For three Karnataka-based men of the semi-nomadic Hakki Pikki tribal community from Hunsur in Mysuru, basic food required to sustain life are running out fast as they are holed up in the south-east African nation of Mozambique. Madhuchandra Jailor, Praveen Kumar Rajesh and Saiju Papchaery were part of a 16-member group from Mysuru district that had gone to Mozambique to apparently sell herbal medicines and oils three to four months ago. While 13 members returned, the trio was detained by authorities in Nampula province fr further questioning after it was found that their visas were "fraudulent".
Now, neither can they return to India nor can they work in the foreign nation legally as their passports have been confiscated by the Mozambique authorities. Based on further investigation, they found evidence of corruption by some immigrant officials of the Mozambique government. The matter was given to the Anti-Corruption Bureau there.
Due to the intervention of the Indian consulate, 13 members of the team, including nine women have returned to India. But the three were detained as the officials suspect the former have information that is vital to our investigation. Though it has been months since the detention, the investigation has not proceded.
â€śWe can hardly manage food for the next week with the amount of money left to us. The water that we get here is too salty but we donâ€™t have money to get water from other sources,â€ť says Madhuchandran. He adds they can hardly leave home in fear of being picked up by police.
Saiju says he has been in other neighbouring African nations before to cater to the Indian communities living there and was hoping to form a network for their business.
However, contrary to some media reports, the three men are not in jail.
Speaking to TNM, Anil Kumar, Head of Chancery and SS (Consular) at the Indian Consulate in Maputo, â€śThey are not in jail but they are not allowed to leave the country. Three to four months ago, a group of 16 persons from Karnataka travelled from Malawi to Mozambique on a business visa. When their visiting visa expired, they wanted to get their visas extended but were allegedly misled by some locals, who convinced them they could arrange for a residence permit in exchange of Rs 16,000 per passport. Hence, they (Mozambique) are saying that they need the three to be in the country until investigations in this matter are over.â€ť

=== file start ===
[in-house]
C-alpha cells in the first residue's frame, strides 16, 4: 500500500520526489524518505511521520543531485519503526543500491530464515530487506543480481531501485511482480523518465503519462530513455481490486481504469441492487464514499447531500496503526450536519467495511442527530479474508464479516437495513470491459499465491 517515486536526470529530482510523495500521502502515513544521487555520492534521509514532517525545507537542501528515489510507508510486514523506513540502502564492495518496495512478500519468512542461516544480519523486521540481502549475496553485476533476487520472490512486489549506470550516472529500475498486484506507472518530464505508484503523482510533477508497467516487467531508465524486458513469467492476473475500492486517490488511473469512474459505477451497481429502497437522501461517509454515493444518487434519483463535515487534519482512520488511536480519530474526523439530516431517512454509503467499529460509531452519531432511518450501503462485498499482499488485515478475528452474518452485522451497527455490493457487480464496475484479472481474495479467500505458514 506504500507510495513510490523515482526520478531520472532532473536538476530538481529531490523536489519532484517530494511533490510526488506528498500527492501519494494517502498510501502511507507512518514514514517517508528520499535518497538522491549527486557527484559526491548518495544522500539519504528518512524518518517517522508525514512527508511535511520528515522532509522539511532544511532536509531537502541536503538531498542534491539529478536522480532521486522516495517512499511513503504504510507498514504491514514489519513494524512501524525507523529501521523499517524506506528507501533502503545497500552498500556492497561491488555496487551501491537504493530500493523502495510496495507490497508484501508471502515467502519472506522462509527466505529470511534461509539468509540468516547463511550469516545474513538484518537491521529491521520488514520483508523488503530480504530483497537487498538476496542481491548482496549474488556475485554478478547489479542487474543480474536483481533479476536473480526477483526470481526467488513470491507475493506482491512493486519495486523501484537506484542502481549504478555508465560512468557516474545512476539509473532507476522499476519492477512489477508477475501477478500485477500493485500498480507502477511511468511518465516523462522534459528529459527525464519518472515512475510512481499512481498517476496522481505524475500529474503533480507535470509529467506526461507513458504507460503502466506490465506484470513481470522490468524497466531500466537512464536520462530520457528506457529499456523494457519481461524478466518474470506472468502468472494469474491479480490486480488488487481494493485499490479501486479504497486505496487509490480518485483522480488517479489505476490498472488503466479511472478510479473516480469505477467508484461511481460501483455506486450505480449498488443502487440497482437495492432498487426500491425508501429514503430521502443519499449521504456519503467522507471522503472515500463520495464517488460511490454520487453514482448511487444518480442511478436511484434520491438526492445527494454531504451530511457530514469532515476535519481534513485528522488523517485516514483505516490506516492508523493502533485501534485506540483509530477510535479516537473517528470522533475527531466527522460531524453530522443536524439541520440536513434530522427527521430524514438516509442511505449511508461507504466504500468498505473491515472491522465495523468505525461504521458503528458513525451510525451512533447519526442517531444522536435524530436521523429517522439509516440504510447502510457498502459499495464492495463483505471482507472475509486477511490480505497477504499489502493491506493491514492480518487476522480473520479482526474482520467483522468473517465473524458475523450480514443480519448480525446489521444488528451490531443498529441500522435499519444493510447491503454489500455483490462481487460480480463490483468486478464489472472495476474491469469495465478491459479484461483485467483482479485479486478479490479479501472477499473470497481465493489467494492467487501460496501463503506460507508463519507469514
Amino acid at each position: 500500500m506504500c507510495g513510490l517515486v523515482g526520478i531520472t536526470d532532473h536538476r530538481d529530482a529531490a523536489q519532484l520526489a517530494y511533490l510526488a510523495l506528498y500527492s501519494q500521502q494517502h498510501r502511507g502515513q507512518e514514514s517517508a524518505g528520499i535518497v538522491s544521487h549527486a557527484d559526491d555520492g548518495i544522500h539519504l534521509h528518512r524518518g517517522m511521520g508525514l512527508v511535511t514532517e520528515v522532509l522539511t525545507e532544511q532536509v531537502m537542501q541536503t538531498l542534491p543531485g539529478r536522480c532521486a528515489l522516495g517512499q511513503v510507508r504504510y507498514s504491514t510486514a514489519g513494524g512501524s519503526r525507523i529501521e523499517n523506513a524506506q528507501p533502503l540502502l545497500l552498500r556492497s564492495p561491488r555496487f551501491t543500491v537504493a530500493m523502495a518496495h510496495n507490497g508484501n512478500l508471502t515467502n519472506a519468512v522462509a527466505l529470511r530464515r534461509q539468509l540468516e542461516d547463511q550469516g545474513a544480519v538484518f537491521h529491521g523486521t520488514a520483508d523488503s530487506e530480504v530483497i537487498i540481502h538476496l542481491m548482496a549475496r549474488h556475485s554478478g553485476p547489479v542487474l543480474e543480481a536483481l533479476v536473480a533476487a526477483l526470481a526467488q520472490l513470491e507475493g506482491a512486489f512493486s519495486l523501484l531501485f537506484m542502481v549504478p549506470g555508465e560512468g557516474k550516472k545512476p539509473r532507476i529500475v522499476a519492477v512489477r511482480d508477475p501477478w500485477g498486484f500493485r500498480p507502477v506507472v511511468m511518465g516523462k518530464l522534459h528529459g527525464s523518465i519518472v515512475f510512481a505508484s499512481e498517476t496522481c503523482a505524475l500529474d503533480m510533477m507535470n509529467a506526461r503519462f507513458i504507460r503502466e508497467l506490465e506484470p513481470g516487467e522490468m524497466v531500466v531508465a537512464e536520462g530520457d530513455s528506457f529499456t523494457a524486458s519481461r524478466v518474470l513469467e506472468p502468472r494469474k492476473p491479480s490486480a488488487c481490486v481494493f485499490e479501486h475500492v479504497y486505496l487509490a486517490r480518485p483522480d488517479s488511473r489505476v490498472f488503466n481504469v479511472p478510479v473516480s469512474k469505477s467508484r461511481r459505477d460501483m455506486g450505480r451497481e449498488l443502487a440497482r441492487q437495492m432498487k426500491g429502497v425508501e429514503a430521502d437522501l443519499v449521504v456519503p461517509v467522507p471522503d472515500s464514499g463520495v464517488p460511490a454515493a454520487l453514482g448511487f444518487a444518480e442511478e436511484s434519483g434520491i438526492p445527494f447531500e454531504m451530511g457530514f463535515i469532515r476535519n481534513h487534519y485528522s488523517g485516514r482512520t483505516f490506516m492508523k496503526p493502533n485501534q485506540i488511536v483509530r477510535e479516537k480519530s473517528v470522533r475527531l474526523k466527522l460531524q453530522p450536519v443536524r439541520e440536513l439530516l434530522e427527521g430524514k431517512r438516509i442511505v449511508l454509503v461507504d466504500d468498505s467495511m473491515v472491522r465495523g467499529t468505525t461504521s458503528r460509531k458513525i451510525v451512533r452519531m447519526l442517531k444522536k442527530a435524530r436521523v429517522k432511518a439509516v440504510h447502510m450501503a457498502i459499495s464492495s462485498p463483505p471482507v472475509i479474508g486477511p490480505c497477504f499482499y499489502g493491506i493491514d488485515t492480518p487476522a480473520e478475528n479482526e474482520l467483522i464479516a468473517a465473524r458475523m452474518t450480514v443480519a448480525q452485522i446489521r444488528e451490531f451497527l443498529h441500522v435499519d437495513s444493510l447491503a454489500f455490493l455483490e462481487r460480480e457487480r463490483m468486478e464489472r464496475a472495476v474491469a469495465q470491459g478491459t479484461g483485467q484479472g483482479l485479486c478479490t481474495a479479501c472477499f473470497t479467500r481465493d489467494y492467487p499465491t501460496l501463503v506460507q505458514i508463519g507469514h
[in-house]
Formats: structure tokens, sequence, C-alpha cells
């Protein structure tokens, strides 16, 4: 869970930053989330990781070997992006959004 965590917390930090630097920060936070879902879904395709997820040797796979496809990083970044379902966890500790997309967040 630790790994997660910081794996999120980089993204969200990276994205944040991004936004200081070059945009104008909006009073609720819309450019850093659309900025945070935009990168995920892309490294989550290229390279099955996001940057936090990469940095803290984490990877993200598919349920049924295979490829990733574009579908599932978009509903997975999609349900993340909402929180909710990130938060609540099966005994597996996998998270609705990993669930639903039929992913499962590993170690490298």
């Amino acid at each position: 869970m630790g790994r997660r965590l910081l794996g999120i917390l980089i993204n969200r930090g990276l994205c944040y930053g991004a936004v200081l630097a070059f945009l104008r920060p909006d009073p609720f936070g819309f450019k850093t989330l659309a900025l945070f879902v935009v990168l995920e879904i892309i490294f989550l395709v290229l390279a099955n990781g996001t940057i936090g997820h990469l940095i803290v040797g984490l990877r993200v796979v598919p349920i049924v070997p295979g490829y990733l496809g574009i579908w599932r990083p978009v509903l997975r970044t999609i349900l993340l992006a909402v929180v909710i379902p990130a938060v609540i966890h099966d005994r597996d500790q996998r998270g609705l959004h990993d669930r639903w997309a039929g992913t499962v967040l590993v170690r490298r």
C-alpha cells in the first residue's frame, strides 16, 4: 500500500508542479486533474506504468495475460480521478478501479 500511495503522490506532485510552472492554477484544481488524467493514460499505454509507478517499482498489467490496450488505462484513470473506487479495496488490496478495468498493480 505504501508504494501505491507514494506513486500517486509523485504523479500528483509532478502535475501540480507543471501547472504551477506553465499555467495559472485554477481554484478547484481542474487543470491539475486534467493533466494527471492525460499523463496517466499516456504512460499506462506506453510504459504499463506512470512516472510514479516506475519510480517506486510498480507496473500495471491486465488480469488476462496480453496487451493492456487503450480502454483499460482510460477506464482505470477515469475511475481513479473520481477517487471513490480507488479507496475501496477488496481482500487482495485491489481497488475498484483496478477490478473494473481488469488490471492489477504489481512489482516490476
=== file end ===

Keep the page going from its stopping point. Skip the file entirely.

He added, â€śWe are trying our best to support them. Although Mozambiqueâ€™s External Affairs Ministry is ready to let them go, their Internal Affairs Ministry has signalled otherwise. We are aware what the family members are going through and they are seeking help from many quarters but we cannot do more from the diplomatic side. We have arranged a free accommodation for them and we can further assist in terms of ration and other things.â€ť
On October 11, Indian officials are set to meet the Anti-corruption Bureau officials on this matter. Officials are trying to persuade their counterparts to allow them to deported and give statements at the Mozambique High Commission in India if required.
Back home, Madhuchandraâ€™s brother and others have tried to gather support from wherever they could. Some have urged Bengaluru Rural MP DK Suresh to write to Foreign Minister Sushma Swaraj to expedite their return.
Madhuchanndranâ€™s brother, Shiva told TNM, â€śThey have kept them there for four months now after telling everything will be over in 14 days. We are not criminals; check our records thoroughly. It is true we are not well educated but we donâ€™t indulge in illegal dealings.â€ť
Madhu Bhusan, a social worker who has done extensive studies on the community and is currently helping the family, said that the allegation of the trioâ€™s attempts to get a permanent work permit through illegal means is not true.
â€śThey had approached the immigration authorities on May 21 in Manica City, Chimoio, for an extension of their visa. The officer-in-charge offered to extend their visa for a year, during which they could travel in and out of the country, which they accepted. They did not know that this was a work permit,â€ť she said.
The Hakki Pikkis tribe, originally known for their bird hunting skills, had adopted other forms of livelihood since the 1970s after the practice fo bird hunting was outlawed. For years now, they roam around the country and do small-scale businesses of selling herbal oils for massages.
Madhu added, â€śThe Hakki Pikkis are a nomadic tribe who are known to travel extensively both through India and abroad to sell their medicinal oil for massages and hair growth. They are not educated and literate, and therefore are vulnerable to a lot of fraud and exploitation that happens in the course of their travel. It is requested that the matter is looked at in a sympathetic light and that they are released and sent back to India to their families as soon as possible.â€ť